Why Gauteng, Lagos are leading the charge to work together


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During a visit to Cape Town in 2013, Nigeria’s former president Goodluck Jonathan said it is imperative for Africa’s largest economies to work together. With this in mind it is hardly surprising that Nigeria’s commercial powerhouse, Lagos, and South Africa’s economic hub, Gauteng are on course to sign a Memorandum of Understanding that will formalise trade and investment relations between the two regions. However this is easier said than done.

According to David Makhura, the Premier of Gauteng, only 9 per cent of exports from the region that he governs are destined for West Africa. It is a fact that is difficult to reconcile when you consider that Nigeria, Africa’s largest market can be found in that region. However, it becomes understandable when you remember that Africa has a poor record for intra-regional trade. The World Economic Forum reports that in 2014, Africa had the lowest levels of intra-regional trade in the world at 18 per cent. In Europe on the other hand, that figure stood at 69 per cent.

It is a challenge that the Premier acknowledges. Speaking at a panel discussion in Lagos organised by CNBC Africa, he said, “The national or federal governments in our country are spending a lot of effort talking about increasing Intra-Africa trade.” However, he believes that there’s work to be done at the lower levels of government too. Citing the closeness that that provincial governments have to the real economy, he said, “the next phase of the development of intra-African trade is when governments below the national government really put in some effort and pull in their businesses and create ecosystems not only where businesses will thrive, but where doing business across the continent will be normal rather than an exception.”

Before the dreams of the Premier can be realised, barriers will need to be broken. Relations between South Africans and Nigerians have been strained as a result of xenophobia. According to Abike Dabiri-Erewa, the Senior Special Assistant on Foreign Affairs and Diaspora to Nigeria’s President Mohammadu Buhari, in the last two years, Nigeria has lost 116 citizens to xenophobic attacks in South Africa. For Foluso Philips, the Chairman of the Nigerian-South African Chamber of Commerce, the solution to this issue lies with the heart. “A lot of people laugh at me when I talk about the Nigeria and South Africa story. I start off by saying we have to learn to love each other and it’s a very fundamental thing.” He said. “The way to deal with this is to begin to get us to understand each other. That’s where you’ll find that the lead should not be economic issues but other cultural and social issues. It’s those interactions that we must have to see that both countries have a lot in common.” He continued.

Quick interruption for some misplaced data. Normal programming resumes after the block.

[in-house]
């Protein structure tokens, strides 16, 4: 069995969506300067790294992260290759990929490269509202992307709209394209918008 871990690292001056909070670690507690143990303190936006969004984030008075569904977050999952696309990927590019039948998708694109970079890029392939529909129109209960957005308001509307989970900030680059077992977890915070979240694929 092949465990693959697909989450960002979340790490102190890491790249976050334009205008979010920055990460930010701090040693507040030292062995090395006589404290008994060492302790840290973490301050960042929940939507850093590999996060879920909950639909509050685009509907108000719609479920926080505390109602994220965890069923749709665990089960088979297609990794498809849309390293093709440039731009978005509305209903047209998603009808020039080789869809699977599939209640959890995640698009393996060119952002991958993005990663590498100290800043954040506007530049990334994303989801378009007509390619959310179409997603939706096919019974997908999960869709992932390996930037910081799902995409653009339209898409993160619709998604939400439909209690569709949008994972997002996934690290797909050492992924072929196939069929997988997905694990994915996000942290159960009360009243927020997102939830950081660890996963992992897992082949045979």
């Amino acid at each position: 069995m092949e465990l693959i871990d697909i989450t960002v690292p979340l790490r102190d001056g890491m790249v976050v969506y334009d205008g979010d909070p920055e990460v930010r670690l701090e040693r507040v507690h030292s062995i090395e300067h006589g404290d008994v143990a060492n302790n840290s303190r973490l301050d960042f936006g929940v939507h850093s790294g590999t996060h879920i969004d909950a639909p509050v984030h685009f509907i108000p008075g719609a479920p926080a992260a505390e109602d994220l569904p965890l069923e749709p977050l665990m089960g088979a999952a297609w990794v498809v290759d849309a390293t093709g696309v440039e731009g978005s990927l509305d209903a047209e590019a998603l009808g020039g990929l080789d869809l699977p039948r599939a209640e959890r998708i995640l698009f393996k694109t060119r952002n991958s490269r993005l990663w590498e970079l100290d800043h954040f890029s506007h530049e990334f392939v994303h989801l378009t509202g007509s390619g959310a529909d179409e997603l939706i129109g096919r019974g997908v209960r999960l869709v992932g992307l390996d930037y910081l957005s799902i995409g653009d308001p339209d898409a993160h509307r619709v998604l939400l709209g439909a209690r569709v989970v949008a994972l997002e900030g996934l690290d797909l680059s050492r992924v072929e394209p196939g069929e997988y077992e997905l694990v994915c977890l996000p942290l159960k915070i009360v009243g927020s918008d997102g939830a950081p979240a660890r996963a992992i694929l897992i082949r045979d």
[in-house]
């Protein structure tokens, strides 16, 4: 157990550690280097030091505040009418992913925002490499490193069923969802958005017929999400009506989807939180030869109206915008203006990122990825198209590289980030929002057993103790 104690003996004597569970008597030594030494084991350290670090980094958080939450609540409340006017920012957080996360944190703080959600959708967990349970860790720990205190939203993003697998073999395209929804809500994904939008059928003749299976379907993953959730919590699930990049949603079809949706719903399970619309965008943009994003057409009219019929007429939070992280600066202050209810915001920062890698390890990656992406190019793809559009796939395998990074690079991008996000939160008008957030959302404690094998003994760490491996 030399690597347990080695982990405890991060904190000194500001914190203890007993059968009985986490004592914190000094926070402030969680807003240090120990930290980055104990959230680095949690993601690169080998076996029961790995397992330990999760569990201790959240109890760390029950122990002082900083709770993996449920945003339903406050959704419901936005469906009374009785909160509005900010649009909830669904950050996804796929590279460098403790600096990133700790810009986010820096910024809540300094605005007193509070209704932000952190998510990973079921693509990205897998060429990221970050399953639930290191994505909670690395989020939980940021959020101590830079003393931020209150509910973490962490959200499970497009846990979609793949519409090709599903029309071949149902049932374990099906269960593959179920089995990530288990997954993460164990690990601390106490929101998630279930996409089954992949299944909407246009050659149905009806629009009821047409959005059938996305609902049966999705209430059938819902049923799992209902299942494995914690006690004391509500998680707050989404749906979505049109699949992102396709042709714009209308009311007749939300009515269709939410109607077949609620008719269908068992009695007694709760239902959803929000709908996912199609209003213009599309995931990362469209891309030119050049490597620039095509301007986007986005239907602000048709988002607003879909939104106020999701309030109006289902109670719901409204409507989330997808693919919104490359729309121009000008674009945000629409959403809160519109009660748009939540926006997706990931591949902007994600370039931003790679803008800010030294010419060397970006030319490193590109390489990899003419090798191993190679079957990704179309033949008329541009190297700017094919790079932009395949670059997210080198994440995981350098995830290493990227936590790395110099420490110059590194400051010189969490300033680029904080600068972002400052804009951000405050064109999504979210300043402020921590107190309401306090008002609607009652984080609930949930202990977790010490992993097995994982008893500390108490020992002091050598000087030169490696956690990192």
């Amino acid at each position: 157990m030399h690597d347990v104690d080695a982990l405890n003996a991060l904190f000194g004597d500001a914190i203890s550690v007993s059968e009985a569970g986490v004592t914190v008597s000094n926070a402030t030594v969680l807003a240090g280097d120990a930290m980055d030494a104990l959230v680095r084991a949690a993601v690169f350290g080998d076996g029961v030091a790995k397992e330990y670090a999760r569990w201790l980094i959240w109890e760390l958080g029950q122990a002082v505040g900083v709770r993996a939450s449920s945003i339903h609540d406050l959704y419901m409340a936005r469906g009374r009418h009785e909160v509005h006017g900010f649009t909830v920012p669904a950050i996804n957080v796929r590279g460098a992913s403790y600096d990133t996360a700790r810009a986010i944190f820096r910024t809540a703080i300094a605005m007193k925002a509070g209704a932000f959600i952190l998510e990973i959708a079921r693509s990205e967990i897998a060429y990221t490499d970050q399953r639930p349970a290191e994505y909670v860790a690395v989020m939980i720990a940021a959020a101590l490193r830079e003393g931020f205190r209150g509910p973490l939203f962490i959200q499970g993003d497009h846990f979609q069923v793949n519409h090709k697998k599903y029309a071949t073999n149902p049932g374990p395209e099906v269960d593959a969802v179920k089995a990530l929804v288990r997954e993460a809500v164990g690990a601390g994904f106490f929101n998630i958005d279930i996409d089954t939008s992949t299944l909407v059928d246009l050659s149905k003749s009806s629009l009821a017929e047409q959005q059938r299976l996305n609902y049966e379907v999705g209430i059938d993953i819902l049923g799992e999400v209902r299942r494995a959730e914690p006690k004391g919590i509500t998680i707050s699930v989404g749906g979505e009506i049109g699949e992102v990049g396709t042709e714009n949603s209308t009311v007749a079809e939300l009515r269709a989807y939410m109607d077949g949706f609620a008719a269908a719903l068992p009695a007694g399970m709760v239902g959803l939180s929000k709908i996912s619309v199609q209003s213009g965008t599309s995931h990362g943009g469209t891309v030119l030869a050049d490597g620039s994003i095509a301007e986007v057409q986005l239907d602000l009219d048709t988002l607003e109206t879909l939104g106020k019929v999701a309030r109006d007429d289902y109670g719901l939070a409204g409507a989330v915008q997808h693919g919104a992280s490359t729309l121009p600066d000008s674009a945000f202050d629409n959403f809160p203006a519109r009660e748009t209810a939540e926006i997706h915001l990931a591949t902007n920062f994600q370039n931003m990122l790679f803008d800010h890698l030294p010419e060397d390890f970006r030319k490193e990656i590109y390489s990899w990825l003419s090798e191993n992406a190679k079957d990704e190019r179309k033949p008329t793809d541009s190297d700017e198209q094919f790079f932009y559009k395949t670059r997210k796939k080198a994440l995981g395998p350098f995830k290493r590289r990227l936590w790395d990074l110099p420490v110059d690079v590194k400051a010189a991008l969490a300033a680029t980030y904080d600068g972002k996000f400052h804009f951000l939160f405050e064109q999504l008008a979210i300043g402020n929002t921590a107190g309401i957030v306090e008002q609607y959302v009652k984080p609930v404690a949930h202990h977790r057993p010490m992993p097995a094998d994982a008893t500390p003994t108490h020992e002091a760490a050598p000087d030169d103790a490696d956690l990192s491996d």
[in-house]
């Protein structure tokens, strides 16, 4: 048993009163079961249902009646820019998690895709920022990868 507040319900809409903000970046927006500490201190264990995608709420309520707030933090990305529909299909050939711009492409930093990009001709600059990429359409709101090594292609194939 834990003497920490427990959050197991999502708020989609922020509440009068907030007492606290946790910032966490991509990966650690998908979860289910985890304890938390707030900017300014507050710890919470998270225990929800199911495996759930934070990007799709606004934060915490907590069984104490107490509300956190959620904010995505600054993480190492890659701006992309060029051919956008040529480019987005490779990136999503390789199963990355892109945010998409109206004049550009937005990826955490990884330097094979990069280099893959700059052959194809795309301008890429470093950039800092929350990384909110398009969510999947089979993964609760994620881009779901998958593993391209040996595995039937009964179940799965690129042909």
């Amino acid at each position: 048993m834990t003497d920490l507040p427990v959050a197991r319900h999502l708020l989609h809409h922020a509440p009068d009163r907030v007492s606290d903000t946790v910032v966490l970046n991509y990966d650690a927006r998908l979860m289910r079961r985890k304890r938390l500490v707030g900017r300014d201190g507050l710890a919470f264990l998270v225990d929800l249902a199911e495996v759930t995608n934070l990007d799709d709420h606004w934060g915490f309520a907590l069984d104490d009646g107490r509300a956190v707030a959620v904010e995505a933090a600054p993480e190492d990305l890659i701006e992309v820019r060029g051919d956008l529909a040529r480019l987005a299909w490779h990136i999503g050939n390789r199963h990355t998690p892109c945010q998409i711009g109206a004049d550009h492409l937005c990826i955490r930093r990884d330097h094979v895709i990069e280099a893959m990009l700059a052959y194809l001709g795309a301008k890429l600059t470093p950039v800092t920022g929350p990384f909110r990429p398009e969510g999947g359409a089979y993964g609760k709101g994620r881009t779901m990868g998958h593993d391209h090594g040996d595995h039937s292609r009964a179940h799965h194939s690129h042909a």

Premier Makhura was of a similar mind, keen to draw attention to similarities between the two nations rather than stress the differences. During the panel he said, “until South Africa and Nigeria say something you have not spoken in Africa.” Professor Ademola Abass, Special Adviser to the Governor of Lagos State for Overseas Affairs and Investment agreed and stressed the positive results that increased partnership between the two regions could bring. He said, “When Lagos State and Gauteng combine their resources, you’re going to break down barriers.”

READ: Gauteng looks to Ghana to harness investment and trade to drive growth

With every partnership, there are bound to be winners and losers. It is a point that Philips was quick to raise. He emphasised the importance of the relationship between the two regions being mutually beneficial. “As much as South Africa says proudly South African we also want to be able to say proudly Nigerian so if we don’t have enough Nigerians going to do business in South Africa let’s make sure that the business that South Africa does here is one that is engaging Nigerians and employing Nigerians and not one in which we’re very dependent on imports,” he said.

For Toyin Sanni, the CEO of United Capital, the mission to improve relations between the two regions could not have come at a better time. Advising investors to look for opportunities in Nigeria’s infrastructure space, she praised the efforts of the governments of Gauteng and Lagos, and called on the private sector to take advantage of the opportunities that have been created. “The next stage of this will be to have a working plan that involves the private sector champions on both sides that allows them to come up with a wish-list of policy concessions that will be required to drive these initiatives,” she said.

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